Candidiasis is an infection caused by a yeast-like fungus called Candida albicans. It can infect the mouth, vaginal mucosa, skin, stomach, and urinary tract.
Candidiasis infection commonly affects women as vaginal yeast infection during their lifetime and the highest percentage of all people with HIV/Aids develop Candida infections.
Oral infections called oral thrush are most common in infants, elderly people, and those with a weakened immune system.
Oral candidiasis manifests itself as creamy white patches in the mouth or on the throat and some times with painful cracks at the corners of the mouth.
There are also skin rashes, patches, and blisters found most commonly in the groin, between fingers and toes, and under the breasts. Vaginal itching and irritation with a white discharge resembling cottage cheese is a typical symptom for vaginal yeast infection.
Important to notice is that normal amounts of candida live in the mouth, stomach, and vagina, and do not cause infections. But candidiasis occurs when there is an overgrowth of candida.
Causes may include taking certain drugs especially antibiotics, corticosteroids, and some birth control pills. Other causes may include pregnancy, being overweight, having a bacterial infection, or several different health conditions for example a weakened immune system, diabetes, and psoriasis.
Due to high prevalence of the disease in women, many women know when they have a vaginal yeast infection, and those who have never suffered from the disease need to consult doctors in case the above signs and symptoms present.
Many antifungal medications can treat candidiasis. Antifungal medications include oral rinses and tablets, vaginal tablets and creams. For vaginal yeast infections, medications that are available over the counter include creams and suppositories such as miconazole (Monistat), ticonazole (Vagistat), and clotrimazole (Gyne-Lotrimin).
Creams combined with low strength corticosteroids reduce inflammation and itching. Most treatments last from two or three days and sometimes two weeks.
For severe candidiasis that could be life threatening to someone with a comprised immune system, doctors normally prescribe an intravenous (IV) medication such as amphotericin B.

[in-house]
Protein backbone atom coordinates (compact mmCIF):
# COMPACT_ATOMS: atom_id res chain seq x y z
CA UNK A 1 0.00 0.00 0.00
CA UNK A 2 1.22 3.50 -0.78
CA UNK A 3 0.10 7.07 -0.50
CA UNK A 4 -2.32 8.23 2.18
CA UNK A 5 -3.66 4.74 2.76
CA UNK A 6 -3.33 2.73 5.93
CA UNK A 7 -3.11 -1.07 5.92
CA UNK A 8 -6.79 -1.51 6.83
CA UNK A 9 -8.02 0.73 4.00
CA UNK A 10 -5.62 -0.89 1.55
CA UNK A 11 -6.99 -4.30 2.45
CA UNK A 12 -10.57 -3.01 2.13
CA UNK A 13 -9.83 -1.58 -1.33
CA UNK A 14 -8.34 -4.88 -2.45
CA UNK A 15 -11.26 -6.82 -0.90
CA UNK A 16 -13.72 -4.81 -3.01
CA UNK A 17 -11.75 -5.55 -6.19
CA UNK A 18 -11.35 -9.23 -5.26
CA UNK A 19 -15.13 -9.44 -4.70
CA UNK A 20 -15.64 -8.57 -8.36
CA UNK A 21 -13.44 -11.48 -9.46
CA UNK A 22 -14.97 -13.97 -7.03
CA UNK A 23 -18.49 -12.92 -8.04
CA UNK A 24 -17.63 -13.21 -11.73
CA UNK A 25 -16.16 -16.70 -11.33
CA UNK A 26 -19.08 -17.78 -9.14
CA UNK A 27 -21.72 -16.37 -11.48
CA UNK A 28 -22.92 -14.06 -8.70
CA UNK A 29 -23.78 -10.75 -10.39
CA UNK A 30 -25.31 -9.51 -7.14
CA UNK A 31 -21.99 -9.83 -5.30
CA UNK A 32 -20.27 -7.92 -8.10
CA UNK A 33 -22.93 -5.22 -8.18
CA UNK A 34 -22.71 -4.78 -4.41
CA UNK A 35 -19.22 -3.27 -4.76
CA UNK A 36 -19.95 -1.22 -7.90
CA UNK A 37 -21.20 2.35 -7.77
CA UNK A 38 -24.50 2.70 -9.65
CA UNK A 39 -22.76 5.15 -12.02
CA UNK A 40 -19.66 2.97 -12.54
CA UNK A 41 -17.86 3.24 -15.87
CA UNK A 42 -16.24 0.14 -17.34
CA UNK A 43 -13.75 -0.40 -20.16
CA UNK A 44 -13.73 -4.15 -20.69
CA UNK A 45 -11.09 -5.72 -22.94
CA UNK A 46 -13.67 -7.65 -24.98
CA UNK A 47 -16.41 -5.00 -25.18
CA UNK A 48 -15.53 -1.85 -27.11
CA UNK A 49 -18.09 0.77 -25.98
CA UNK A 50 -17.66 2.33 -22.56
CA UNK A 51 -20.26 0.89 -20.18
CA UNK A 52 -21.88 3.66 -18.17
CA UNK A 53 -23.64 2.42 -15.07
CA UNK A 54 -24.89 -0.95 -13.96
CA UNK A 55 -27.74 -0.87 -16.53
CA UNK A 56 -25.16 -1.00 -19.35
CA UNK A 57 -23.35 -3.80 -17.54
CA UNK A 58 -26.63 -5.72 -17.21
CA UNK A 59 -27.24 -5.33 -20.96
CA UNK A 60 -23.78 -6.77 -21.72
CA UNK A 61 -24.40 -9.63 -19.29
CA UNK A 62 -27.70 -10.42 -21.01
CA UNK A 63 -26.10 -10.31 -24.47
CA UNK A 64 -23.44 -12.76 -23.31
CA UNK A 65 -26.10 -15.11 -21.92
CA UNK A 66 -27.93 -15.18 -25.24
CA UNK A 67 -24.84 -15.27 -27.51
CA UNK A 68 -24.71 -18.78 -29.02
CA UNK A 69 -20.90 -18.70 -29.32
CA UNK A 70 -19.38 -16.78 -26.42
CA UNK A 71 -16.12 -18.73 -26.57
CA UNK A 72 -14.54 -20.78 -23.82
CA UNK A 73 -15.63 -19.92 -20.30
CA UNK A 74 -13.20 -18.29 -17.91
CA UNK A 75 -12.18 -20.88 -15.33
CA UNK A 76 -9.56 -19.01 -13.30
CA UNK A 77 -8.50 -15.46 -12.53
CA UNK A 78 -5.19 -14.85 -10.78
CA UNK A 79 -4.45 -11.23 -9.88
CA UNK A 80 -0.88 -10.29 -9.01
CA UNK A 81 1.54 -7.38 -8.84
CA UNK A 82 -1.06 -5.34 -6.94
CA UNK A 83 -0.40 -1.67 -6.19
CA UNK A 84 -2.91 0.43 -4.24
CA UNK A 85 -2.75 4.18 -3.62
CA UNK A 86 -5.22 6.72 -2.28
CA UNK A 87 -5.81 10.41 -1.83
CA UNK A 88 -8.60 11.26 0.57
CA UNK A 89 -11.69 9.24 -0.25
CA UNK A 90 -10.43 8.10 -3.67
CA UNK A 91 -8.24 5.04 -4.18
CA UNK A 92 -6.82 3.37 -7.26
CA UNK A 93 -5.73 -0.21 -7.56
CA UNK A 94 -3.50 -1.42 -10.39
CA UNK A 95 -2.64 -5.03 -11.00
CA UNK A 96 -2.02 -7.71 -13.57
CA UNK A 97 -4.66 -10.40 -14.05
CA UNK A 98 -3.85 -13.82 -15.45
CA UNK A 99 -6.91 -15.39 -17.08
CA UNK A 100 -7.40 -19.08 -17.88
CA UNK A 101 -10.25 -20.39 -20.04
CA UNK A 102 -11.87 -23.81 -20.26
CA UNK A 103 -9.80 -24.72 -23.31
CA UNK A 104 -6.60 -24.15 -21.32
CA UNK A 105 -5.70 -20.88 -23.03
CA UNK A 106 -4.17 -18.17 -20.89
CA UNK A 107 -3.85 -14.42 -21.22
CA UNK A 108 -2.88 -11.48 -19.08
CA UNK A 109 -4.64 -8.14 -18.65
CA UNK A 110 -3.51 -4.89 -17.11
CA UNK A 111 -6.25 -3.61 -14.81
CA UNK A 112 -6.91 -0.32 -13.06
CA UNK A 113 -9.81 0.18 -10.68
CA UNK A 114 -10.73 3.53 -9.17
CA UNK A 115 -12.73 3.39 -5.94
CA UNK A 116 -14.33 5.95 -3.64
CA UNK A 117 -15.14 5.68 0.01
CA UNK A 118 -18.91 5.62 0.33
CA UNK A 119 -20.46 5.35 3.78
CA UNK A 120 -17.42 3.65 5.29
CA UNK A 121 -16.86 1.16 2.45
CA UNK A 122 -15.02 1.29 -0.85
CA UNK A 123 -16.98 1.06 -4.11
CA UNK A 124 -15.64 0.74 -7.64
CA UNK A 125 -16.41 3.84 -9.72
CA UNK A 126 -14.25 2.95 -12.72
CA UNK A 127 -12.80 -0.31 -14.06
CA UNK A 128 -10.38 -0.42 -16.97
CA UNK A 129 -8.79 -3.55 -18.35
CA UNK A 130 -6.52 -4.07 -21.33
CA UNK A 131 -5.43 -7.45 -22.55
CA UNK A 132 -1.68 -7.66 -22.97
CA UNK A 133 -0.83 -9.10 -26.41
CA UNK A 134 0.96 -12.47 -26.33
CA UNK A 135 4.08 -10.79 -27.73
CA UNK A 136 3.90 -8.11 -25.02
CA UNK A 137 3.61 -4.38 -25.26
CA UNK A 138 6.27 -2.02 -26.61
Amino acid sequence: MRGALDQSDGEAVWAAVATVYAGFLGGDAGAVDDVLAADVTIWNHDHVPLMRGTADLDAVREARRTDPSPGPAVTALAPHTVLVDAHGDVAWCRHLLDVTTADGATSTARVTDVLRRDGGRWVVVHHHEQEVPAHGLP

Some scientific reports suggest that reducing sugar in the diet may help prevent yeast infections. Other foods that some health experts believe may contribute to candidiasis include high amounts of milk and other dairy products, foods with high concentrations of yeast such as cheese, peanuts, and alcohol.
Alternatively, one can use natural antifungal as well as immune strengthening therapies to improve the body’s ability to keep candida in check.
Vitamin C (500 - 1,000 mg per day) , vitamin E (200 - 400 IU per day), and selenium (200 mcg per day) help reduce inflammation and keep the immune system strong.
Essential fatty acids help reduce inflammation. For example, mix of omega-6 and omega-3 (fish oil) presents a good natural therapy. It also helps to reduce animal fats in our diet and increase fish and nuts.
Vitamin B-complex is also required. Other vitamin B contents include B1 (50 - 100 mg), B2 (50 mg), B3 (25 mg), B5 (100 mg), B6 (50 - 100 mg), B12 (100 - 1,000 mcg), folate (400 mcg per day).
Calcium is important and at least 1,000 - 1,500 mg per day. Many people who have recurrent yeast infections normally do not have enough calcium in their diet. There is also need for magnesium (750 - 1,000 mg per day) to balance calcium intake.
Caprylic acid is another type of fatty acid that may have antifungal properties.
Adding more garlic (fungicidal), nuts (essential fatty acids), whole grains (B vitamins), and the diet may help avoid yeast infections.
Avoid overuse of antibiotics that kill off the friendly bacteria that normally keep candida in check. For use of antibiotics, it is important to consult health experts for the proper use of antibiotics, when they are needed.
Some herbs have good anti-fungal properties, for example the the juice of the herb Echinacea has been shown to help prevent recurrence of vaginal yeast infections.
Tea tree oil, scientifically known as meleleuca alternifolia has antifungal properties. It is effective in treating oral thrush when used as a mouthwash. Tea tree oil is toxic if swallowed, and should only be used as a mouthwash under health guidelines.
Dr Joseph Kamugisha is a resident oncologist in Jerusalem, Israel